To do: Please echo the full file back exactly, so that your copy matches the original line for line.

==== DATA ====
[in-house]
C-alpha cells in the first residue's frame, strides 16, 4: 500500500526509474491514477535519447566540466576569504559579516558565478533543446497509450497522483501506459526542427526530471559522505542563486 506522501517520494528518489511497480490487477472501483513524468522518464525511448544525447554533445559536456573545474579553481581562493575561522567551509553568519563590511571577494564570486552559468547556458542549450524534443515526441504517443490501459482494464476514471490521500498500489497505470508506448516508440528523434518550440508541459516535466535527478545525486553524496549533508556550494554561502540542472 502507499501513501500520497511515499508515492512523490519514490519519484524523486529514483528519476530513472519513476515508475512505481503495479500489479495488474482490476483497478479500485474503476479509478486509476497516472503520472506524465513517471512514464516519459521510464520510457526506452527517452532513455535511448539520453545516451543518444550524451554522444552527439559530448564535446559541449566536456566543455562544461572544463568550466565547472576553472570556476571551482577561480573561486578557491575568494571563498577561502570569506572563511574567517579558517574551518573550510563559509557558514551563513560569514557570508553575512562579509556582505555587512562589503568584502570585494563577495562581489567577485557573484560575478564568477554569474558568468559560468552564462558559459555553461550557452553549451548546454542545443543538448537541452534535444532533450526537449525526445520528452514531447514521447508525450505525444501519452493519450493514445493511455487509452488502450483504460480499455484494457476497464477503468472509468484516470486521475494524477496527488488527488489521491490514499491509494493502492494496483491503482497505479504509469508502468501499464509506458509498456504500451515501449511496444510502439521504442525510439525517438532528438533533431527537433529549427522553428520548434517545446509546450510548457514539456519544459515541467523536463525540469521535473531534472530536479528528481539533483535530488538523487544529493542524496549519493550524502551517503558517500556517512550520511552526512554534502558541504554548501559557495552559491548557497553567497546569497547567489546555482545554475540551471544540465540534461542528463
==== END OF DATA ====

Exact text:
[in-house]
C-alpha cells in the first residue's frame, strides 16, 4: 500500500526509474491514477535519447566540466576569504559579516558565478533543446497509450497522483501506459526542427526530471559522505542563486 506522501517520494528518489511497480490487477472501483513524468522518464525511448544525447554533445559536456573545474579553481581562493575561522567551509553568519563590511571577494564570486552559468547556458542549450524534443515526441504517443490501459482494464476514471490521500498500489497505470508506448516508440528523434518550440508541459516535466535527478545525486553524496549533508556550494554561502540542472 502507499501513501500520497511515499508515492512523490519514490519519484524523486529514483528519476530513472519513476515508475512505481503495479500489479495488474482490476483497478479500485474503476479509478486509476497516472503520472506524465513517471512514464516519459521510464520510457526506452527517452532513455535511448539520453545516451543518444550524451554522444552527439559530448564535446559541449566536456566543455562544461572544463568550466565547472576553472570556476571551482577561480573561486578557491575568494571563498577561502570569506572563511574567517579558517574551518573550510563559509557558514551563513560569514557570508553575512562579509556582505555587512562589503568584502570585494563577495562581489567577485557573484560575478564568477554569474558568468559560468552564462558559459555553461550557452553549451548546454542545443543538448537541452534535444532533450526537449525526445520528452514531447514521447508525450505525444501519452493519450493514445493511455487509452488502450483504460480499455484494457476497464477503468472509468484516470486521475494524477496527488488527488489521491490514499491509494493502492494496483491503482497505479504509469508502468501499464509506458509498456504500451515501449511496444510502439521504442525510439525517438532528438533533431527537433529549427522553428520548434517545446509546450510548457514539456519544459515541467523536463525540469521535473531534472530536479528528481539533483535530488538523487544529493542524496549519493550524502551517503558517500556517512550520511552526512554534502558541504554548501559557495552559491548557497553567497546569497547567489546555482545554475540551471544540465540534461542528463